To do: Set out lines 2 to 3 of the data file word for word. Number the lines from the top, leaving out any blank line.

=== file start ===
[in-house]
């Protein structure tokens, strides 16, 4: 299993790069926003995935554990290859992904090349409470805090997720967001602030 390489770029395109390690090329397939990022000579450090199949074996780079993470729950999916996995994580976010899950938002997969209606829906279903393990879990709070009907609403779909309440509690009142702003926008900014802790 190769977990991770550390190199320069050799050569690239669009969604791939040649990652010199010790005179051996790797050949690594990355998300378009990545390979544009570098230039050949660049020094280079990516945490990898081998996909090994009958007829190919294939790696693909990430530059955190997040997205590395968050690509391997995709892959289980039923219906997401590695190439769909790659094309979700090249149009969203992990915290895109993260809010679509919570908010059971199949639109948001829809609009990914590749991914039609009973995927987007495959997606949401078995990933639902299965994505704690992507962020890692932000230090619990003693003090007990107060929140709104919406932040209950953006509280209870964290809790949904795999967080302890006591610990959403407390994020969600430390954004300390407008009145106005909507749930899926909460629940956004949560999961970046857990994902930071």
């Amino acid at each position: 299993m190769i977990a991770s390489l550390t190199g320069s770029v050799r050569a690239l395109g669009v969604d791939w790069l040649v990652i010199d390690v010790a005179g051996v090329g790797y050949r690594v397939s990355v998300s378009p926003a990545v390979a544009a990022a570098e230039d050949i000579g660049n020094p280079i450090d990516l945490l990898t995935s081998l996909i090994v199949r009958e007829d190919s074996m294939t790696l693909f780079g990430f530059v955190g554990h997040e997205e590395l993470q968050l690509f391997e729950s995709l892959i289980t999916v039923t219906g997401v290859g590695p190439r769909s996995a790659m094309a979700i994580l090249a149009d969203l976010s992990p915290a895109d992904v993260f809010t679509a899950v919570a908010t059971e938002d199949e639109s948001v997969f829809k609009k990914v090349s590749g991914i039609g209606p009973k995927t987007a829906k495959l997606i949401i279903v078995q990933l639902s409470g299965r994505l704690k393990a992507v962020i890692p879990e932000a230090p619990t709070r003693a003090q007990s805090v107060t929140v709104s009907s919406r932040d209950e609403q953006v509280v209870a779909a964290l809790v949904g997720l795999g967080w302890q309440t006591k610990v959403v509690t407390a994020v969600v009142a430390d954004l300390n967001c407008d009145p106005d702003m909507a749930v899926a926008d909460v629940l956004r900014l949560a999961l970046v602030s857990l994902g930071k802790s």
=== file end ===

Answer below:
């Protein structure tokens, strides 16, 4: 299993790069926003995935554990290859992904090349409470805090997720967001602030 390489770029395109390690090329397939990022000579450090199949074996780079993470729950999916996995994580976010899950938002997969209606829906279903393990879990709070009907609403779909309440509690009142702003926008900014802790 190769977990991770550390190199320069050799050569690239669009969604791939040649990652010199010790005179051996790797050949690594990355998300378009990545390979544009570098230039050949660049020094280079990516945490990898081998996909090994009958007829190919294939790696693909990430530059955190997040997205590395968050690509391997995709892959289980039923219906997401590695190439769909790659094309979700090249149009969203992990915290895109993260809010679509919570908010059971199949639109948001829809609009990914590749991914039609009973995927987007495959997606949401078995990933639902299965994505704690992507962020890692932000230090619990003693003090007990107060929140709104919406932040209950953006509280209870964290809790949904795999967080302890006591610990959403407390994020969600430390954004300390407008009145106005909507749930899926909460629940956004949560999961970046857990994902930071």
């Amino acid at each position: 299993m190769i977990a991770s390489l550390t190199g320069s770029v050799r050569a690239l395109g669009v969604d791939w790069l040649v990652i010199d390690v010790a005179g051996v090329g790797y050949r690594v397939s990355v998300s378009p926003a990545v390979a544009a990022a570098e230039d050949i000579g660049n020094p280079i450090d990516l945490l990898t995935s081998l996909i090994v199949r009958e007829d190919s074996m294939t790696l693909f780079g990430f530059v955190g554990h997040e997205e590395l993470q968050l690509f391997e729950s995709l892959i289980t999916v039923t219906g997401v290859g590695p190439r769909s996995a790659m094309a979700i994580l090249a149009d969203l976010s992990p915290a895109d992904v993260f809010t679509a899950v919570a908010t059971e938002d199949e639109s948001v997969f829809k609009k990914v090349s590749g991914i039609g209606p009973k995927t987007a829906k495959l997606i949401i279903v078995q990933l639902s409470g299965r994505l704690k393990a992507v962020i890692p879990e932000a230090p619990t709070r003693a003090q007990s805090v107060t929140v709104s009907s919406r932040d209950e609403q953006v509280v209870a779909a964290l809790v949904g997720l795999g967080w302890q309440t006591k610990v959403v509690t407390a994020v969600v009142a430390d954004l300390n967001c407008d009145p106005d702003m909507a749930v899926a926008d909460v629940l956004r900014l949560a999961l970046v602030s857990l994902g930071k802790s």